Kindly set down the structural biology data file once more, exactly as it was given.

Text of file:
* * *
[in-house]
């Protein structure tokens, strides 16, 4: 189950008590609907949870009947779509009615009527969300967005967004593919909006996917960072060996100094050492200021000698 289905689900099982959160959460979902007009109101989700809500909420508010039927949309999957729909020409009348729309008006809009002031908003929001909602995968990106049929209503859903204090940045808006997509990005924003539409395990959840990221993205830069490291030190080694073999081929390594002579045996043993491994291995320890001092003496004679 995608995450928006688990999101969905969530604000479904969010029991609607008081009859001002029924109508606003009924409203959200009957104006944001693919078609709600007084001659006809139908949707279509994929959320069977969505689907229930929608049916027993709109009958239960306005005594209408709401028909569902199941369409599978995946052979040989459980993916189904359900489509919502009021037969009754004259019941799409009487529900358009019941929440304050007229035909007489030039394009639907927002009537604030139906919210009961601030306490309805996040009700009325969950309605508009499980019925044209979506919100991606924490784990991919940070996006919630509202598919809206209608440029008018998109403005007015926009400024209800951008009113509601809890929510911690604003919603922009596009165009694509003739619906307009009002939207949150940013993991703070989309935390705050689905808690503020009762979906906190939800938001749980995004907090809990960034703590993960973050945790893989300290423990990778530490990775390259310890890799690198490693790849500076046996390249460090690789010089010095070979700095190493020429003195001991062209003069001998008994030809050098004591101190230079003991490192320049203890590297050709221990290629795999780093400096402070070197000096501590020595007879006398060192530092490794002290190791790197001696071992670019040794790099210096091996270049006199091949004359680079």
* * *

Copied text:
[in-house]
């Protein structure tokens, strides 16, 4: 189950008590609907949870009947779509009615009527969300967005967004593919909006996917960072060996100094050492200021000698 289905689900099982959160959460979902007009109101989700809500909420508010039927949309999957729909020409009348729309008006809009002031908003929001909602995968990106049929209503859903204090940045808006997509990005924003539409395990959840990221993205830069490291030190080694073999081929390594002579045996043993491994291995320890001092003496004679 995608995450928006688990999101969905969530604000479904969010029991609607008081009859001002029924109508606003009924409203959200009957104006944001693919078609709600007084001659006809139908949707279509994929959320069977969505689907229930929608049916027993709109009958239960306005005594209408709401028909569902199941369409599978995946052979040989459980993916189904359900489509919502009021037969009754004259019941799409009487529900358009019941929440304050007229035909007489030039394009639907927002009537604030139906919210009961601030306490309805996040009700009325969950309605508009499980019925044209979506919100991606924490784990991919940070996006919630509202598919809206209608440029008018998109403005007015926009400024209800951008009113509601809890929510911690604003919603922009596009165009694509003739619906307009009002939207949150940013993991703070989309935390705050689905808690503020009762979906906190939800938001749980995004907090809990960034703590993960973050945790893989300290423990990778530490990775390259310890890799690198490693790849500076046996390249460090690789010089010095070979700095190493020429003195001991062209003069001998008994030809050098004591101190230079003991490192320049203890590297050709221990290629795999780093400096402070070197000096501590020595007879006398060192530092490794002290190791790197001696071992670019040794790099210096091996270049006199091949004359680079």